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Prescence: A Beloved Community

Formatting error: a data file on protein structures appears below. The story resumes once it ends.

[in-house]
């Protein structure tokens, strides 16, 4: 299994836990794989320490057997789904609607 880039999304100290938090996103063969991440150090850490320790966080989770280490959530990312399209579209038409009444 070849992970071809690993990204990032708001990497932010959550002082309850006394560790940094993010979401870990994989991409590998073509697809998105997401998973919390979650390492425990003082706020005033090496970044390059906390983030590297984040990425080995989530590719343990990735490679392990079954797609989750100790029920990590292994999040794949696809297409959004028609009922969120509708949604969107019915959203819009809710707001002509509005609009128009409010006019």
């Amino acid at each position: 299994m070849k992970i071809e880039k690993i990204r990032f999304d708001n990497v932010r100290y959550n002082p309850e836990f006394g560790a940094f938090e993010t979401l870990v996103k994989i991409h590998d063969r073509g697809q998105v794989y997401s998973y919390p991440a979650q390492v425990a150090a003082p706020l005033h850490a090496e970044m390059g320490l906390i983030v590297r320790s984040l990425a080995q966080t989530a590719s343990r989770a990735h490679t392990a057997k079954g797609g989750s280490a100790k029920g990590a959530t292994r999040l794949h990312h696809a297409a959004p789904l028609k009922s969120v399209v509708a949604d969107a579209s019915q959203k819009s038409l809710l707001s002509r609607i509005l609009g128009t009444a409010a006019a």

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the optimal intervention in as is still controversial. performing tavr using a transapical access is associated with a significantly higher risk of mortality and morbidity than with transfemoral approach. therefore, it is strongly recommended to perform transfemoral tavr whenever possible. in the case of aortic valve stenosis associated with aortic regurgitation, the presence of as is associated with an increased operative risk. thus, in the case of low ejection fraction and severe symptomatic as, the patient should be treated by a team of experts to decide whether a tavr could be performed with satisfactory results. a number of guidelines, including the european society of cardiology guidelines, recommend tavr in patients with severe as and no surgical alternatives. this intervention can be performed through transfemoral or transapical accesses, and these accesses have different potential advantages and disadvantages. on the other hand, transapical access is preferred in patients with severe as, and has potential advantages over transfemoral access. however, tavr performed through a transfemoral access is associated with fewer complications than transapical access. the access site has an impact on outcomes. there are no randomized controlled trials comparing the two approaches, and the available data are insufficient to make a decision. the chas registry does not support a single preferred access approach, as its data do not allow us to determine if one approach is associated with a greater risk of complications. furthermore, it is not possible to identify the patients in whom the two approaches are equivalent. the chas registry was designed to determine if transapical tavr was associated with greater morbidity and mortality than transfemoral tavr. although this analysis was not performed in the chas registry, the reduction in mortality associated with transapical tavr is noteworthy. more than half of patients in the chas registry were referred to a center with a transapical access, and the observed mortality rate was lower than the rates reported in the main randomized trials. the overall early safety and efficacy of transapical tavr seem to be equivalent to those of transfemoral tavr. however, transapical tavr is associated with a greater risk of stroke than transfemoral tavr. moreover, some patients do not have access to the transapical approach due to anatomical characteristics, and there are no data on the outcomes of these patients. thus, the chas registry provides useful information on the safety and efficacy of the transapical access, and its impact on the clinical practice of the procedure.

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